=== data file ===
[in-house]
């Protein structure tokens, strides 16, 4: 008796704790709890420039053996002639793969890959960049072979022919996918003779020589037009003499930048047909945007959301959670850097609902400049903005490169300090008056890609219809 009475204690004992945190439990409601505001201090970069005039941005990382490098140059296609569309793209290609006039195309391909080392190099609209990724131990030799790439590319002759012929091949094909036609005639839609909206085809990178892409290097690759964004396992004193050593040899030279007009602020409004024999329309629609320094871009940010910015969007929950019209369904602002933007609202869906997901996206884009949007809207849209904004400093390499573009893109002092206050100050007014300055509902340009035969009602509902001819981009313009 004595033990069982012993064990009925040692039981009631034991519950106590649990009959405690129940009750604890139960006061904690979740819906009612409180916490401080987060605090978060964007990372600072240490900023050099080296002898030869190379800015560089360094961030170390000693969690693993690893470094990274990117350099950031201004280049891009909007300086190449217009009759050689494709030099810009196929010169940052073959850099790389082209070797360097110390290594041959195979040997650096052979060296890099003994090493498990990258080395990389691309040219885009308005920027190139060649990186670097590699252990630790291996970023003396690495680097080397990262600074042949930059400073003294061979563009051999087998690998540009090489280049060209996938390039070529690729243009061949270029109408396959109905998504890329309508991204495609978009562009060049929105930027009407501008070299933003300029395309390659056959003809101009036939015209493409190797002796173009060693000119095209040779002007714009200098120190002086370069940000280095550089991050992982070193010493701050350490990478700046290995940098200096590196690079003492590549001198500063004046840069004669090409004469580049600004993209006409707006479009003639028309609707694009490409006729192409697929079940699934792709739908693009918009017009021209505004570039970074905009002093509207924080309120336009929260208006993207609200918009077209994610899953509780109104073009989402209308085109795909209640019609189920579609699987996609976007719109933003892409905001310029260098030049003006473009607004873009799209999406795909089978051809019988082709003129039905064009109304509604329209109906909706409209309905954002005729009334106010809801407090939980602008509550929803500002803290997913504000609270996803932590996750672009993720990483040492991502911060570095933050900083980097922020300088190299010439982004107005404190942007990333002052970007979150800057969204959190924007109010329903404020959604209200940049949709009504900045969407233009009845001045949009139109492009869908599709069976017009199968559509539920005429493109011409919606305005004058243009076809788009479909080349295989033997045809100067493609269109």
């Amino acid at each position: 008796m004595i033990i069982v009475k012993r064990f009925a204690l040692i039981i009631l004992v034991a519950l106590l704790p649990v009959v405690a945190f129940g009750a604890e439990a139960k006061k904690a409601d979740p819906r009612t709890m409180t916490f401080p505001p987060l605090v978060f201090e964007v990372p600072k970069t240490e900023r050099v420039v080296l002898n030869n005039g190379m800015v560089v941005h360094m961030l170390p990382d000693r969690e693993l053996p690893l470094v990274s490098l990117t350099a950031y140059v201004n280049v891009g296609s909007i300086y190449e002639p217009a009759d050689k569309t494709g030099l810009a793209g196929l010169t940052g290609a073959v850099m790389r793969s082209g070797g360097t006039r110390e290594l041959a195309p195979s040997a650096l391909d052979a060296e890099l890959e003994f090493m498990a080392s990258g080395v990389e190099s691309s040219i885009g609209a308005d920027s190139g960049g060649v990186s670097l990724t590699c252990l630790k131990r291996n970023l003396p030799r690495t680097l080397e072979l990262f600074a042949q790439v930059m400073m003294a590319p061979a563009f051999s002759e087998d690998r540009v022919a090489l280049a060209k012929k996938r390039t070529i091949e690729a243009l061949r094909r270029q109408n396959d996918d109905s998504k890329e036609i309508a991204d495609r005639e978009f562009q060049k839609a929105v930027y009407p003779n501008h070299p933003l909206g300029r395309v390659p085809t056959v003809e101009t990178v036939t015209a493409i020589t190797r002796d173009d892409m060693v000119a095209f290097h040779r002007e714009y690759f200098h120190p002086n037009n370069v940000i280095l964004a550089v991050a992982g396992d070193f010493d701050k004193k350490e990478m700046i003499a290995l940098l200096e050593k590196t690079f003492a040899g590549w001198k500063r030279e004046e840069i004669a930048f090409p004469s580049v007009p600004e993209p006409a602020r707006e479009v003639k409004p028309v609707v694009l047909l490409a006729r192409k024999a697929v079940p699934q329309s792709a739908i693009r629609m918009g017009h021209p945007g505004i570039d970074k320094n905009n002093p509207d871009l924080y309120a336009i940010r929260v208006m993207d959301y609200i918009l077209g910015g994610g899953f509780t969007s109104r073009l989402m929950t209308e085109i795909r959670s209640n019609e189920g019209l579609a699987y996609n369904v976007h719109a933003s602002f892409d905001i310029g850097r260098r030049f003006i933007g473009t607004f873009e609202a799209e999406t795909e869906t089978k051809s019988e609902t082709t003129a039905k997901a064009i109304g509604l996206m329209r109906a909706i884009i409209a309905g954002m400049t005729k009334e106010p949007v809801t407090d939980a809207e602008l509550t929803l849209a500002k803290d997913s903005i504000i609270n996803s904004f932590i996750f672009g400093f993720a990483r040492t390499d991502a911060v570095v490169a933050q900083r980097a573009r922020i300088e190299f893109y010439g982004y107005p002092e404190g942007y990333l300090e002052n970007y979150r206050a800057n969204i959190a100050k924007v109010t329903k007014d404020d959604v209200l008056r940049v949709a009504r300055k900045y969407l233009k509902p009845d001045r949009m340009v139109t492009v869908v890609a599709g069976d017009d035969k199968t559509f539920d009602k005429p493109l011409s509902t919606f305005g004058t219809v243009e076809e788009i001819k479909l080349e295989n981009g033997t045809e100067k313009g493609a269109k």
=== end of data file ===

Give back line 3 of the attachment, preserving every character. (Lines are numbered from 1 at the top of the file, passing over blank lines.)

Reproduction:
């Amino acid at each position: 008796m004595i033990i069982v009475k012993r064990f009925a204690l040692i039981i009631l004992v034991a519950l106590l704790p649990v009959v405690a945190f129940g009750a604890e439990a139960k006061k904690a409601d979740p819906r009612t709890m409180t916490f401080p505001p987060l605090v978060f201090e964007v990372p600072k970069t240490e900023r050099v420039v080296l002898n030869n005039g190379m800015v560089v941005h360094m961030l170390p990382d000693r969690e693993l053996p690893l470094v990274s490098l990117t350099a950031y140059v201004n280049v891009g296609s909007i300086y190449e002639p217009a009759d050689k569309t494709g030099l810009a793209g196929l010169t940052g290609a073959v850099m790389r793969s082209g070797g360097t006039r110390e290594l041959a195309p195979s040997a650096l391909d052979a060296e890099l890959e003994f090493m498990a080392s990258g080395v990389e190099s691309s040219i885009g609209a308005d920027s190139g960049g060649v990186s670097l990724t590699c252990l630790k131990r291996n970023l003396p030799r690495t680097l080397e072979l990262f600074a042949q790439v930059m400073m003294a590319p061979a563009f051999s002759e087998d690998r540009v022919a090489l280049a060209k012929k996938r390039t070529i091949e690729a243009l061949r094909r270029q109408n396959d996918d109905s998504k890329e036609i309508a991204d495609r005639e978009f562009q060049k839609a929105v930027y009407p003779n501008h070299p933003l909206g300029r395309v390659p085809t056959v003809e101009t990178v036939t015209a493409i020589t190797r002796d173009d892409m060693v000119a095209f290097h040779r002007e714009y690759f200098h120190p002086n037009n370069v940000i280095l964004a550089v991050a992982g396992d070193f010493d701050k004193k350490e990478m700046i003499a290995l940098l200096e050593k590196t690079f003492a040899g590549w001198k500063r030279e004046e840069i004669a930048f090409p004469s580049v007009p600004e993209p006409a602020r707006e479009v003639k409004p028309v609707v694009l047909l490409a006729r192409k024999a697929v079940p699934q329309s792709a739908i693009r629609m918009g017009h021209p945007g505004i570039d970074k320094n905009n002093p509207d871009l924080y309120a336009i940010r929260v208006m993207d959301y609200i918009l077209g910015g994610g899953f509780t969007s109104r073009l989402m929950t209308e085109i795909r959670s209640n019609e189920g019209l579609a699987y996609n369904v976007h719109a933003s602002f892409d905001i310029g850097r260098r030049f003006i933007g473009t607004f873009e609202a799209e999406t795909e869906t089978k051809s019988e609902t082709t003129a039905k997901a064009i109304g509604l996206m329209r109906a909706i884009i409209a309905g954002m400049t005729k009334e106010p949007v809801t407090d939980a809207e602008l509550t929803l849209a500002k803290d997913s903005i504000i609270n996803s904004f932590i996750f672009g400093f993720a990483r040492t390499d991502a911060v570095v490169a933050q900083r980097a573009r922020i300088e190299f893109y010439g982004y107005p002092e404190g942007y990333l300090e002052n970007y979150r206050a800057n969204i959190a100050k924007v109010t329903k007014d404020d959604v209200l008056r940049v949709a009504r300055k900045y969407l233009k509902p009845d001045r949009m340009v139109t492009v869908v890609a599709g069976d017009d035969k199968t559509f539920d009602k005429p493109l011409s509902t919606f305005g004058t219809v243009e076809e788009i001819k479909l080349e295989n981009g033997t045809e100067k313009g493609a269109k």